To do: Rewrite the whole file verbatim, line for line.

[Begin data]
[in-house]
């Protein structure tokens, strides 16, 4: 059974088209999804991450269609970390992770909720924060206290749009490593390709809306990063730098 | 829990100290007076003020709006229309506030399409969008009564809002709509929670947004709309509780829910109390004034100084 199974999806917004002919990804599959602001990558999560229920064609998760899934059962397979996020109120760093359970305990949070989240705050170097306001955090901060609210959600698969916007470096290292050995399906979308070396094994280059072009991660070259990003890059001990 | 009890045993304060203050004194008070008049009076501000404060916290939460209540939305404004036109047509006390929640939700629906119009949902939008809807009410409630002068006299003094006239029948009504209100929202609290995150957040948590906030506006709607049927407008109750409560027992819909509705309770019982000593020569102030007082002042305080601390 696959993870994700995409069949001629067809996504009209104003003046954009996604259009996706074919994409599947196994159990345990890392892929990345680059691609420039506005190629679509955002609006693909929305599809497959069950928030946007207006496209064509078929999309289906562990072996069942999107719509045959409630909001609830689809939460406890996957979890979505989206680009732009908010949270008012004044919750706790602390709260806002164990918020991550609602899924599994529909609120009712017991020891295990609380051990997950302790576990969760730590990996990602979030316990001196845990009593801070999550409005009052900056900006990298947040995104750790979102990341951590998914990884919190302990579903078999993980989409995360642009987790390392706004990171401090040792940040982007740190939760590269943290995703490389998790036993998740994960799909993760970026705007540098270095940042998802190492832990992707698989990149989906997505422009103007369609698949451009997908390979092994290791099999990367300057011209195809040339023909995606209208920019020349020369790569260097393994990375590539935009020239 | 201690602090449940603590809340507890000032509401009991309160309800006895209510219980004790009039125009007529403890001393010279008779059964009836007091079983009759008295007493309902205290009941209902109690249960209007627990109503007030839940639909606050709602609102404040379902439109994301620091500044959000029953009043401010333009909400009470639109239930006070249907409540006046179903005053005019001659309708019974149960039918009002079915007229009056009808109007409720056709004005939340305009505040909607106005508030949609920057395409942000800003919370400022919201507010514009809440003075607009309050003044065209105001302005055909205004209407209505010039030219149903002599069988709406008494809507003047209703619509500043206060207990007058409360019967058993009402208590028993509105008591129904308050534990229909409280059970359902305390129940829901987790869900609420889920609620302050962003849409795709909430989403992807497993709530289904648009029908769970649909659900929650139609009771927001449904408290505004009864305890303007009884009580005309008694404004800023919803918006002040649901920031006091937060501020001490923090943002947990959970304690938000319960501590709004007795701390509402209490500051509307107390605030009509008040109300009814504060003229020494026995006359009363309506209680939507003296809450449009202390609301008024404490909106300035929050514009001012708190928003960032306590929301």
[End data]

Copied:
[in-house]
């Protein structure tokens, strides 16, 4: 059974088209999804991450269609970390992770909720924060206290749009490593390709809306990063730098 | 829990100290007076003020709006229309506030399409969008009564809002709509929670947004709309509780829910109390004034100084 199974999806917004002919990804599959602001990558999560229920064609998760899934059962397979996020109120760093359970305990949070989240705050170097306001955090901060609210959600698969916007470096290292050995399906979308070396094994280059072009991660070259990003890059001990 | 009890045993304060203050004194008070008049009076501000404060916290939460209540939305404004036109047509006390929640939700629906119009949902939008809807009410409630002068006299003094006239029948009504209100929202609290995150957040948590906030506006709607049927407008109750409560027992819909509705309770019982000593020569102030007082002042305080601390 696959993870994700995409069949001629067809996504009209104003003046954009996604259009996706074919994409599947196994159990345990890392892929990345680059691609420039506005190629679509955002609006693909929305599809497959069950928030946007207006496209064509078929999309289906562990072996069942999107719509045959409630909001609830689809939460406890996957979890979505989206680009732009908010949270008012004044919750706790602390709260806002164990918020991550609602899924599994529909609120009712017991020891295990609380051990997950302790576990969760730590990996990602979030316990001196845990009593801070999550409005009052900056900006990298947040995104750790979102990341951590998914990884919190302990579903078999993980989409995360642009987790390392706004990171401090040792940040982007740190939760590269943290995703490389998790036993998740994960799909993760970026705007540098270095940042998802190492832990992707698989990149989906997505422009103007369609698949451009997908390979092994290791099999990367300057011209195809040339023909995606209208920019020349020369790569260097393994990375590539935009020239 | 201690602090449940603590809340507890000032509401009991309160309800006895209510219980004790009039125009007529403890001393010279008779059964009836007091079983009759008295007493309902205290009941209902109690249960209007627990109503007030839940639909606050709602609102404040379902439109994301620091500044959000029953009043401010333009909400009470639109239930006070249907409540006046179903005053005019001659309708019974149960039918009002079915007229009056009808109007409720056709004005939340305009505040909607106005508030949609920057395409942000800003919370400022919201507010514009809440003075607009309050003044065209105001302005055909205004209407209505010039030219149903002599069988709406008494809507003047209703619509500043206060207990007058409360019967058993009402208590028993509105008591129904308050534990229909409280059970359902305390129940829901987790869900609420889920609620302050962003849409795709909430989403992807497993709530289904648009029908769970649909659900929650139609009771927001449904408290505004009864305890303007009884009580005309008694404004800023919803918006002040649901920031006091937060501020001490923090943002947990959970304690938000319960501590709004007795701390509402209490500051509307107390605030009509008040109300009814504060003229020494026995006359009363309506209680939507003296809450449009202390609301008024404490909106300035929050514009001012708190928003960032306590929301």